A Carpal Tunnel Detour Can Derail Your Career? – Don’t let it happen to you.
Professional hit many obstacles and detours on the path to success. Character in any profession and career path is cultivated by the individual and coping skills developed in the way a person deals with those detours and setbacks if life and in their career path.
Do obstacles in the path derail you?
Do you give up on your goal or dream?
Do you have to shift to another track or path to achieve your ultimate goals?
Do you take a detour on the path to greatness?
Whether you are rock climbing, playing baseball or seeking to excel at playing a musical instrument or seeking to master website design, you become more accomplished and resilient as you successfully learn to deal with setbacks and obstacles in your path.
People who are obsessive at their passions and goals almost always hit road blocks. It is just the way life is.
If you are protected too much from adversity, you never developed the skills need to overcome such obstacles.
One obstacle driven performers in all walks of life often encounter that they feel is unfair, is physical limitations or health issues. There are not many players that are 5 foot 9 inches who make it in the National Basketball Association. However, a certain little man named Isaiah Thomas has recently proven that a person can, not only make it at this height, but actually become one of the dominate offensive players in the NBA.
Health Issues can be more devastating. Many people, with the obsession to excel, end up confronting Carpal Tunnel Syndrome. The more they work at their profession, the worse their Carpal Tunnel Symptoms become.
These driven individuals find themselves dropping tools in an important procedure. They start to lose hand muscle and grip strength. They also lose fine motor function with their hands and fingers. They report that they can hold on to large objects, but have pain when trying to grip a small instrument.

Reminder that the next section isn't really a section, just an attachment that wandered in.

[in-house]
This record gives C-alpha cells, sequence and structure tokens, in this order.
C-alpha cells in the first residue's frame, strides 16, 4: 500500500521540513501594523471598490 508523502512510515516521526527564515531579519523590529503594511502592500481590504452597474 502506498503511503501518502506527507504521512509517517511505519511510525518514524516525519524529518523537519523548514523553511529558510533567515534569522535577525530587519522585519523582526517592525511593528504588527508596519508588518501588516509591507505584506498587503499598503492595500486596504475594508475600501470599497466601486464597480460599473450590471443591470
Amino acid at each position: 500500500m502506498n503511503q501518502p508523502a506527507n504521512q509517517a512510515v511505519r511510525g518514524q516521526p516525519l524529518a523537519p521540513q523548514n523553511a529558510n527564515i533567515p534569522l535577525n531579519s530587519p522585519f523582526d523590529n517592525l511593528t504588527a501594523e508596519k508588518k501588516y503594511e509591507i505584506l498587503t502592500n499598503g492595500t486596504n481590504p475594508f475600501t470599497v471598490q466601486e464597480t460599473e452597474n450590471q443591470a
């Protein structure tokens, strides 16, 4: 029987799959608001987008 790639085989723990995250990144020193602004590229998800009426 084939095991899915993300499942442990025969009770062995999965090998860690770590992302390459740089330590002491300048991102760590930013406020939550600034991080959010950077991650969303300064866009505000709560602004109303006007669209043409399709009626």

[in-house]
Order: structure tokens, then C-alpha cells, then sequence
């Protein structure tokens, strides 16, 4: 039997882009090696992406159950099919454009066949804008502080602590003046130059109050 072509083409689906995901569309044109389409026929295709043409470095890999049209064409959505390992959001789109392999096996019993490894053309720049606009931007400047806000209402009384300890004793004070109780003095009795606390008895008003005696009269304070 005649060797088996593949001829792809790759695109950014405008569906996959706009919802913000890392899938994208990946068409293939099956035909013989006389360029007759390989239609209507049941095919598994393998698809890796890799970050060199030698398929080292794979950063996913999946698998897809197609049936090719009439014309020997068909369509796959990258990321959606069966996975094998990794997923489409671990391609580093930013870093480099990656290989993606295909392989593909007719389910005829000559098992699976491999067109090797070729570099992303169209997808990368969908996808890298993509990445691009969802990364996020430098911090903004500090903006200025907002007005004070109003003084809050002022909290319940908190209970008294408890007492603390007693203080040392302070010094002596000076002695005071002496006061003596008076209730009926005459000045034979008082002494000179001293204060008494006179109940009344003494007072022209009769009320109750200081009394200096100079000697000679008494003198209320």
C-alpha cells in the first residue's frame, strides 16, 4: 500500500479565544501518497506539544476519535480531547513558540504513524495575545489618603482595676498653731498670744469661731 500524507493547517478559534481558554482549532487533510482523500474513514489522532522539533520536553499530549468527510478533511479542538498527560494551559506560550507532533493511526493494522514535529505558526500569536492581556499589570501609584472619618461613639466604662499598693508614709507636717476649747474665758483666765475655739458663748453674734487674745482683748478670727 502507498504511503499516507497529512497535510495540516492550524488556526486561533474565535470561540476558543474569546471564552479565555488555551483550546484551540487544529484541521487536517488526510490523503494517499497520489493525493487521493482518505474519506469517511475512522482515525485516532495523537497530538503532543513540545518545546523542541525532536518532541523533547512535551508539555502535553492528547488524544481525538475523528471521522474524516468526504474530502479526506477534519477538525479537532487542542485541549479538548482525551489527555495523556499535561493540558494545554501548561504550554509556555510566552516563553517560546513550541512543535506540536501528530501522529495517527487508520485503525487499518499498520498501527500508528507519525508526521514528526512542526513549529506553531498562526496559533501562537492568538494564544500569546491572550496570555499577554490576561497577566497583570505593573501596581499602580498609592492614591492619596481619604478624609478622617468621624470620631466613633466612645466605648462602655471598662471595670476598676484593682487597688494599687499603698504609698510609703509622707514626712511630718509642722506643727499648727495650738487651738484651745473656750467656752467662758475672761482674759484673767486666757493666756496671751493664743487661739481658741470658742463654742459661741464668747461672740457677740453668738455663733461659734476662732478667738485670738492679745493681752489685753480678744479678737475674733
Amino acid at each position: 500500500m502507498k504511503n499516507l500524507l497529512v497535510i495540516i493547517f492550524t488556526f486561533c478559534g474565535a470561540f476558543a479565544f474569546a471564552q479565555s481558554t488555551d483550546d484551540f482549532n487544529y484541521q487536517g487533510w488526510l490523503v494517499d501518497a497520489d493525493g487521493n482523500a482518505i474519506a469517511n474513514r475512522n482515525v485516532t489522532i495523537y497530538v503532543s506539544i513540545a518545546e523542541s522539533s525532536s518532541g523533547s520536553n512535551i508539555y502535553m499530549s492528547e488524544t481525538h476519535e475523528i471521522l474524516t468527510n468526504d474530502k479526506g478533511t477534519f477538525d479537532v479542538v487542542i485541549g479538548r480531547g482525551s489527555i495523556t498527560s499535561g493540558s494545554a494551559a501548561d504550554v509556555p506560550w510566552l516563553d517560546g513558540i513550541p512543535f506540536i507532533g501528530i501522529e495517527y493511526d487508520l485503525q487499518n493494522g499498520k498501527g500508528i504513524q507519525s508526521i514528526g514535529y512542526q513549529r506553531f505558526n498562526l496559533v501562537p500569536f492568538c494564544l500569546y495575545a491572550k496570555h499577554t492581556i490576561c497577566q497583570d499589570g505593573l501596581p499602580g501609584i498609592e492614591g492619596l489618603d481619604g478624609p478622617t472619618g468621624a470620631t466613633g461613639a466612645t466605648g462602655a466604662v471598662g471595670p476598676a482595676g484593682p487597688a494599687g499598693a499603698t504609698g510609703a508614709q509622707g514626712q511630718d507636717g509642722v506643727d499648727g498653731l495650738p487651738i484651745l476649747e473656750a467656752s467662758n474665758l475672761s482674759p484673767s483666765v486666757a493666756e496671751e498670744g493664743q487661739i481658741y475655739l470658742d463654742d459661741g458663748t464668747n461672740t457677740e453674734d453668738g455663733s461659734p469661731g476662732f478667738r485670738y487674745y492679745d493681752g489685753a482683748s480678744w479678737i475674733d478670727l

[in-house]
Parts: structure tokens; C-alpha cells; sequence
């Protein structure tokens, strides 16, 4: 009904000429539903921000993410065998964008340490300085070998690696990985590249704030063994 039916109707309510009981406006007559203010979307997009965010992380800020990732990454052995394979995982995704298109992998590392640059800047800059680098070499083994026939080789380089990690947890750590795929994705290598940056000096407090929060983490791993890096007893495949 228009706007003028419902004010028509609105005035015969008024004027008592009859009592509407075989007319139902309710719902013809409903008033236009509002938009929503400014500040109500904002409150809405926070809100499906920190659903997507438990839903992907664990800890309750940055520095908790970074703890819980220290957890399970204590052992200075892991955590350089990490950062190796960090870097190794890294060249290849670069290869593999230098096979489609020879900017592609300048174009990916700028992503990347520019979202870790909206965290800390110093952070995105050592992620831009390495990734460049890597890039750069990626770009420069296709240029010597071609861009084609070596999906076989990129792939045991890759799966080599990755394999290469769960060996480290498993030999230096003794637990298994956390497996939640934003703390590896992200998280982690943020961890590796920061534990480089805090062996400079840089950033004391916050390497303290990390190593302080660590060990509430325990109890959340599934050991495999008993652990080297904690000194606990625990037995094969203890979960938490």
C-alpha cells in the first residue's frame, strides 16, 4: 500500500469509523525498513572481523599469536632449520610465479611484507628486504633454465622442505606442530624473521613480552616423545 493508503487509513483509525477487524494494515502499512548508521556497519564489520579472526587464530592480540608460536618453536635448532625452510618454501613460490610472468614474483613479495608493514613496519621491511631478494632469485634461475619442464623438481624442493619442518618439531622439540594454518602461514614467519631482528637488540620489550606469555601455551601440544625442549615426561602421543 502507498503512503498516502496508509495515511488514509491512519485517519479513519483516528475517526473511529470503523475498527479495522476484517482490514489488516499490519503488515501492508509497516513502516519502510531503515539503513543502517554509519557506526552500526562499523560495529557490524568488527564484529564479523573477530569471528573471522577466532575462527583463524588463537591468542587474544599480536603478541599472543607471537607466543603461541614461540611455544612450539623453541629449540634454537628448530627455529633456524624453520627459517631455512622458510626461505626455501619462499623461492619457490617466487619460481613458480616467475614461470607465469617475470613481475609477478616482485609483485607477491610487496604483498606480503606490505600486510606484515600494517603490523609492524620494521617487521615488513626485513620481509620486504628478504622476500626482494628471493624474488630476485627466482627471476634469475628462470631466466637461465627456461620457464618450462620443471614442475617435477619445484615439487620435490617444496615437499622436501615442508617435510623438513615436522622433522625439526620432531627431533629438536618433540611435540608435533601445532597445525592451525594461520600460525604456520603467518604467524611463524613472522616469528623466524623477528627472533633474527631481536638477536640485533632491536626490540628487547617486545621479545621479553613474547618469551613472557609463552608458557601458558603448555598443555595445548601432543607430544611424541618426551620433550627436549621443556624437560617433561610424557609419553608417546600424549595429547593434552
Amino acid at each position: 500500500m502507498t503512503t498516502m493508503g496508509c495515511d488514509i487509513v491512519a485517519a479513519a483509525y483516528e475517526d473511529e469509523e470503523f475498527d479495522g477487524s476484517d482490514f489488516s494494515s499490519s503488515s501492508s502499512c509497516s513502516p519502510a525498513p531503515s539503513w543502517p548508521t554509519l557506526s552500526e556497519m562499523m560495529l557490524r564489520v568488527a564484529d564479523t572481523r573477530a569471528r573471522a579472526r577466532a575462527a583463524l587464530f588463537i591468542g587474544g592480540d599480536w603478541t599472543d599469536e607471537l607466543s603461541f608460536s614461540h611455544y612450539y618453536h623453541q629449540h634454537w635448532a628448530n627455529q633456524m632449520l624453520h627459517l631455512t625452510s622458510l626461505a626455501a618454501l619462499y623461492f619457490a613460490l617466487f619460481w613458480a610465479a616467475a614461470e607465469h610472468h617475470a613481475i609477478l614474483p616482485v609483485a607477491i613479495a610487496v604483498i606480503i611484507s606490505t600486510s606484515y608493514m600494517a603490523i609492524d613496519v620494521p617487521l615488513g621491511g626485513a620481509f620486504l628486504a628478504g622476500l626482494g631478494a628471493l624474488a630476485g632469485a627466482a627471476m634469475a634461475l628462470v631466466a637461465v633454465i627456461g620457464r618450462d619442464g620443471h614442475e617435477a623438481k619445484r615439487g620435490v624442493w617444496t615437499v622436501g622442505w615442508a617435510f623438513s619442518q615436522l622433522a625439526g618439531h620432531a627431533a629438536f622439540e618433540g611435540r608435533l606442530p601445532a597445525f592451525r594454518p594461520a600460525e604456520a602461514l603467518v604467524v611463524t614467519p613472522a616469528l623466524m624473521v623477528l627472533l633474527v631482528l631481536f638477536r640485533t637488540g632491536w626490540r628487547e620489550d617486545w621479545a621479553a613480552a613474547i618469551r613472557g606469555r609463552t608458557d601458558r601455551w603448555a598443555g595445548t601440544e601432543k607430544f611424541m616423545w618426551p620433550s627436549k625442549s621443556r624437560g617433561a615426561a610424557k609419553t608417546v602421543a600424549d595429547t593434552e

Some great examples of this can be easily illustrated with musicians, a group of people we can all identify with. A drummer for instance that can hold a water bottle and squeeze it while working out in the gym, but every time he picks up a drum stick his hands ache with pain and he has difficulty manipulating the drum stick to play the drum at all – Let alone have the ability to rapidly pound it on a drum at highly accelerated pace as is required in most musical performances.
Another example is a pianist that can use her hands normally for washing the dishes, but cannot articulate a syncopated chord sequence on the piano and garbles it with clumsy slow fingers.
For a perfectionist who performs at the highest level, this can be extremely frustrating to lose control and articulation at something that you have become very good at doing and depend on for your enjoyment or your earning power.
Another example is a Website Designer who needs to work at high speed on a mouse and keyboard to orchestrate her magic on the internet with video, photos and creative use of text and graphics making infographics. If you lose speed and make mistakes due to lack of articulation or make too many errors, it can cost you productivity which is your competitive advantage.
There are so many people dealing with detours in life, there is even a television series now called “Detour”.
Detours can turn your life upside down.
So, what can be done about a Carpal Tunnel Detour?
Should you change careers and have a surgical procedure as some surgeons suggest?
CTS comes back even after a successful surgical procedure for over 85% of people. According to patients only about 60% of first surgical procedures are successful.
Second Surgeries for Carpal Tunnel have a success rate 20 percent lower than the first attempt at a surgical fix due to the formation of scar tissue in the first attempt.
Third surgeries to fix Carpal Tunnel are strongly discouraged due to excessive scar tissue formation in the first two surgeries and even lower success rates.
Should you lose hope, despair or sink into a depression due to this poor prognosis with Carpal Tunnel Surgery?
Definitely Not! There are better options than repeat surgical procedures.
You will likely enjoy what one New Yorker recently retorted:
“Seriously, Changing careers because of CTS? – Yeah Right!”
“Doc, why don’t you change careers? It is not that easy when you have spent your adult life becoming really good at something that you love to do.”
A Surgeon should understand that mentally, after all the training they have received to become proficient at surgery.
In fact, surgeons of all kinds, especially orthopedic surgeons have a high incidence of CTS due to the intricate work they perform with small instruments like a scalpel in their daily grind. They, of all people, should be empathetic toward a patient’s point of view on this subject.
Since a path with repeat Carpal Tunnel Surgeries represents such a difficult journey, there must be a better approach. Right?
Fortunately, the answer is a resounding yes! There is a better treatment method